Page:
In the Community Adaptation and Vulnerability in the Arctic Regions (CAVIAR) project, which is a major IPY cluster CICERO is involved with and which I am leading together with Dr. Barry Smit from the Department of Geography at the University of Guelph in Canada, we use stakeholder interviews - some of them structured, some semi-structured.
The CAVIAR project takes a bottom-up approach. We look at what kind of climate elements stakeholders in the communities we are studying would be sensitive to. These climate elements are then downscaled, and we discuss these results with the local stakeholders. After this we try to link this information with the condition of living resources so that we learn something about the fisheries, for example. If the ocean gets warmer and the cod move offshore or to different places, this would impact communities dependent on fishing as a source of food.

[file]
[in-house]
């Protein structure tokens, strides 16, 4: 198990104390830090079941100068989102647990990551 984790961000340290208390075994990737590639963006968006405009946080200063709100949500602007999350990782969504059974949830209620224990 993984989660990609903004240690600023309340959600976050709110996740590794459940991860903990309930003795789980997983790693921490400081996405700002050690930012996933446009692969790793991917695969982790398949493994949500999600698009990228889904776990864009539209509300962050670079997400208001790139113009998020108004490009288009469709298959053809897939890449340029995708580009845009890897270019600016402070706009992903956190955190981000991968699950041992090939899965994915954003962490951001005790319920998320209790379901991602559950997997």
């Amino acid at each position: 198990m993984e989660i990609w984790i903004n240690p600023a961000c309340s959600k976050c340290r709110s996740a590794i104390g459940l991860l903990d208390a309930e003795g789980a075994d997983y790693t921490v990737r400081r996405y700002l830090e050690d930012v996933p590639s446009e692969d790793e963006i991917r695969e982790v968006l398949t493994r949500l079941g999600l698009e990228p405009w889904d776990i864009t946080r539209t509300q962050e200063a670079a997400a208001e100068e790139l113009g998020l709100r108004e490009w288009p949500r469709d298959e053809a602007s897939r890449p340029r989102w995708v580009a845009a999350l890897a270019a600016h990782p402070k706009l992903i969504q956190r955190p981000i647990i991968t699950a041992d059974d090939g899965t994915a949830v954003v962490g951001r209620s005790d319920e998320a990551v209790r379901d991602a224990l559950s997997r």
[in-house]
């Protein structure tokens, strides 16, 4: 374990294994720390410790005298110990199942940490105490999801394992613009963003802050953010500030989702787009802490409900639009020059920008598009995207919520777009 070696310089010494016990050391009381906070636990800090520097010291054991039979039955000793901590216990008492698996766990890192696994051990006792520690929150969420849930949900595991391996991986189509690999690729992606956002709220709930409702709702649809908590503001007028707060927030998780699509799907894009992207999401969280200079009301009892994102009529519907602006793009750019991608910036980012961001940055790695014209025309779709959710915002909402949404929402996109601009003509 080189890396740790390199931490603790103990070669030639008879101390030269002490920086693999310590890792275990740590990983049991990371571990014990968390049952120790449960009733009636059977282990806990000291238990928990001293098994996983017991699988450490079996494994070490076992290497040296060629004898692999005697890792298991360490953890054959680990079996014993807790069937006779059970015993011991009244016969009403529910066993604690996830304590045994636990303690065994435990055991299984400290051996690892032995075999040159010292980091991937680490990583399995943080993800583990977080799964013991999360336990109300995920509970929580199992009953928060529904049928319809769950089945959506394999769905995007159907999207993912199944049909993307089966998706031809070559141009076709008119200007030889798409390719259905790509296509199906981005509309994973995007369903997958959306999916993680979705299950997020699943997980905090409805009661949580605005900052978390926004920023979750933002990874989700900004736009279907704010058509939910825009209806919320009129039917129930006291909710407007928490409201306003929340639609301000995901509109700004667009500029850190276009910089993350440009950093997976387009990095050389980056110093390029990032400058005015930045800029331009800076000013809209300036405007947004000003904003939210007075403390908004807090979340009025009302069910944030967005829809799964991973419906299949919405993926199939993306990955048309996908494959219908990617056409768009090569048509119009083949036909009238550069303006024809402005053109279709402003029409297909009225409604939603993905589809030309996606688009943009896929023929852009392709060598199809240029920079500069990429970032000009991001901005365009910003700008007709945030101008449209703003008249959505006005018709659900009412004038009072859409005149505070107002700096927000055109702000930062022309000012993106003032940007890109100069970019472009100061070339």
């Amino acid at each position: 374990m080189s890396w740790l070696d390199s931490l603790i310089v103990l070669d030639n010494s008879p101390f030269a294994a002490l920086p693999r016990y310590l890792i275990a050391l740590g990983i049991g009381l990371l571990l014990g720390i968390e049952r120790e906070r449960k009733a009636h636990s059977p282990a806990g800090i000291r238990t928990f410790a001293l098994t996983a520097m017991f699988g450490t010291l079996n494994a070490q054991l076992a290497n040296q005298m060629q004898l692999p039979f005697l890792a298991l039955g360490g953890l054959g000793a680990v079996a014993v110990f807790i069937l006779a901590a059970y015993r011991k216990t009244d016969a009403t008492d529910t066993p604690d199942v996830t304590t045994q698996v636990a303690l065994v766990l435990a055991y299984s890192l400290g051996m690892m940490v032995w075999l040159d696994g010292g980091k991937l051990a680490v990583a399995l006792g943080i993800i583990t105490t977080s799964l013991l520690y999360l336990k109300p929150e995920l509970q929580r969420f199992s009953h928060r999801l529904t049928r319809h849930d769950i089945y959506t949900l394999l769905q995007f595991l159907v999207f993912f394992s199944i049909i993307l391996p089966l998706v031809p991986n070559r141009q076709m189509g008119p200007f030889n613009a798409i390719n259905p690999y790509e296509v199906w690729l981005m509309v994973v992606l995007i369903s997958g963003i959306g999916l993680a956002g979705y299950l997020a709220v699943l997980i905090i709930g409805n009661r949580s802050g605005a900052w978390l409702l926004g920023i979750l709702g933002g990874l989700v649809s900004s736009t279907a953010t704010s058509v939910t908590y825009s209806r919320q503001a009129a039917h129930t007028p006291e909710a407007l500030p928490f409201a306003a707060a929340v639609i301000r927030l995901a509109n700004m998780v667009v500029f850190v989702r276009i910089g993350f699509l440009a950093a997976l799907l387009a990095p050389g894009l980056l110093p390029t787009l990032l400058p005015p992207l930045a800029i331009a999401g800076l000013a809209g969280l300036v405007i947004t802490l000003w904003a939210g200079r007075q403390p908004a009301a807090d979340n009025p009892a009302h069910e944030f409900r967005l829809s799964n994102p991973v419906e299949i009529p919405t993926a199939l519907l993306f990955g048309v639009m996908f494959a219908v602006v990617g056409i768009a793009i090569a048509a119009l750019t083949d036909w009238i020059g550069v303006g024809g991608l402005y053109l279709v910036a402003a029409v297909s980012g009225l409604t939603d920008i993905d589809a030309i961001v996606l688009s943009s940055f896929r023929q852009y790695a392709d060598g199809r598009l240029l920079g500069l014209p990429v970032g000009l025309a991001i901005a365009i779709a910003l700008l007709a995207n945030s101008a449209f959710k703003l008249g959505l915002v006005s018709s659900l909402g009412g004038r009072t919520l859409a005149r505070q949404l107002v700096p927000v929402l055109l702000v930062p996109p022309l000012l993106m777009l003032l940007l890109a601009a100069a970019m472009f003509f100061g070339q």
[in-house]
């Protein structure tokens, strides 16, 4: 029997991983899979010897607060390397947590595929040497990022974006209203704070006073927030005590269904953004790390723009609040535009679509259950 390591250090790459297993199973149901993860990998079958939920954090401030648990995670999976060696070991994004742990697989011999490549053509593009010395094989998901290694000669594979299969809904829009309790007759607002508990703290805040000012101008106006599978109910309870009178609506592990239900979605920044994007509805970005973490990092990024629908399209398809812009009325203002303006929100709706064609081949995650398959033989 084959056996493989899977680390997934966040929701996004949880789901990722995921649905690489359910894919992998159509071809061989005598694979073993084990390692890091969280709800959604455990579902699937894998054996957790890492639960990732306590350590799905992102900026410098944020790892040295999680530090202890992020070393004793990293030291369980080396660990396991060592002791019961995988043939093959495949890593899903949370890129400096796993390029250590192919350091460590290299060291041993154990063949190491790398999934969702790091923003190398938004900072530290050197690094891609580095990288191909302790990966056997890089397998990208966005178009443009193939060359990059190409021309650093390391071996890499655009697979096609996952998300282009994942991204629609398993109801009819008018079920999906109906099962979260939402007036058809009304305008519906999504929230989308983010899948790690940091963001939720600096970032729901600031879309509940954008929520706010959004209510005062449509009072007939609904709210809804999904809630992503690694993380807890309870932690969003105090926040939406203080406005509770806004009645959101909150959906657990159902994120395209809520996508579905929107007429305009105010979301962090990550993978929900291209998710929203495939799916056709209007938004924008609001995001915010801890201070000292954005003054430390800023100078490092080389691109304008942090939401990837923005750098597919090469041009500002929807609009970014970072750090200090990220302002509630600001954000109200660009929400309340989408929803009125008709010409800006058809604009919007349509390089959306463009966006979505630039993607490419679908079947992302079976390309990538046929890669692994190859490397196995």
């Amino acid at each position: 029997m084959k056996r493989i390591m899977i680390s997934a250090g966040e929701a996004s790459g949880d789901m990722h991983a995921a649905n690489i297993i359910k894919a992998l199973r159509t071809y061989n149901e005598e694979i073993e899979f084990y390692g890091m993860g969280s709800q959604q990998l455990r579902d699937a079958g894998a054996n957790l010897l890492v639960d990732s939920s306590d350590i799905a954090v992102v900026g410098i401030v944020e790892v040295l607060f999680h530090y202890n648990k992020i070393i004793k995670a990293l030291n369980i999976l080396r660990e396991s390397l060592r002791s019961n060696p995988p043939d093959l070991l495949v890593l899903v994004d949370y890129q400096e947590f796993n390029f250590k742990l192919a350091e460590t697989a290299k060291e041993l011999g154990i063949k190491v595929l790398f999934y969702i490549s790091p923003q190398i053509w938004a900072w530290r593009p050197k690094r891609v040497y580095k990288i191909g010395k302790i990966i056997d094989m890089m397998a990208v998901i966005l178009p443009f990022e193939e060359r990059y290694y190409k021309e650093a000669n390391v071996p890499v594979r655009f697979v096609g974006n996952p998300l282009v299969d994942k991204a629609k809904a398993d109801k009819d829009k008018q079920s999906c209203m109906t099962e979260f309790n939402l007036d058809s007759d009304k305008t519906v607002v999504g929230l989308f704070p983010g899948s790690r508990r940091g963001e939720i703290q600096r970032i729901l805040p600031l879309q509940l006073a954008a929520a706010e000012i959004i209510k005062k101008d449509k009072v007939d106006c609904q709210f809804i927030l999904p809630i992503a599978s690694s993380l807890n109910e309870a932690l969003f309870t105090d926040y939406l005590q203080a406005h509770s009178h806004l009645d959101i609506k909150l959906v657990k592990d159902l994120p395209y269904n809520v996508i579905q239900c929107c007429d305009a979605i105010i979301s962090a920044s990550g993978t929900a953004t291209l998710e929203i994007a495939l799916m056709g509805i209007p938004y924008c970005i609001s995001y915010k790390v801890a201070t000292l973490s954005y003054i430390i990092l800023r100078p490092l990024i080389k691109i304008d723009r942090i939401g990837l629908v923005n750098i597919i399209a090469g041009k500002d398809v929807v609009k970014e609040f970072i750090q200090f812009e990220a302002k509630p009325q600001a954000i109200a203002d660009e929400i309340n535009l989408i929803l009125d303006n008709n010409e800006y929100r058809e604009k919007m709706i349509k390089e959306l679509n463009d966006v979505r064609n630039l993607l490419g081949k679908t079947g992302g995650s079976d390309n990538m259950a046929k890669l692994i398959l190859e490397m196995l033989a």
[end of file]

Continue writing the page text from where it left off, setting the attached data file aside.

We also look at other socio-economic factors like demographics and do an economic analysis of the sectors. It's a mixture of several things. We look at grey literature describing how things were and what kind of strategies have been used in the past and see if we can glean something from that grey literature. We look at archives of data, especially demographic, economic and social statistics that could be combined to get a good picture of the community. Once we have some kind of baseline information, we use this to project the future climate situation. We then determine if the climate will change sufficiently to affect the resource base, ad look at how this will impact the local community and what would be their adaptive capacity in terms of the socio-economic responses that one would expect.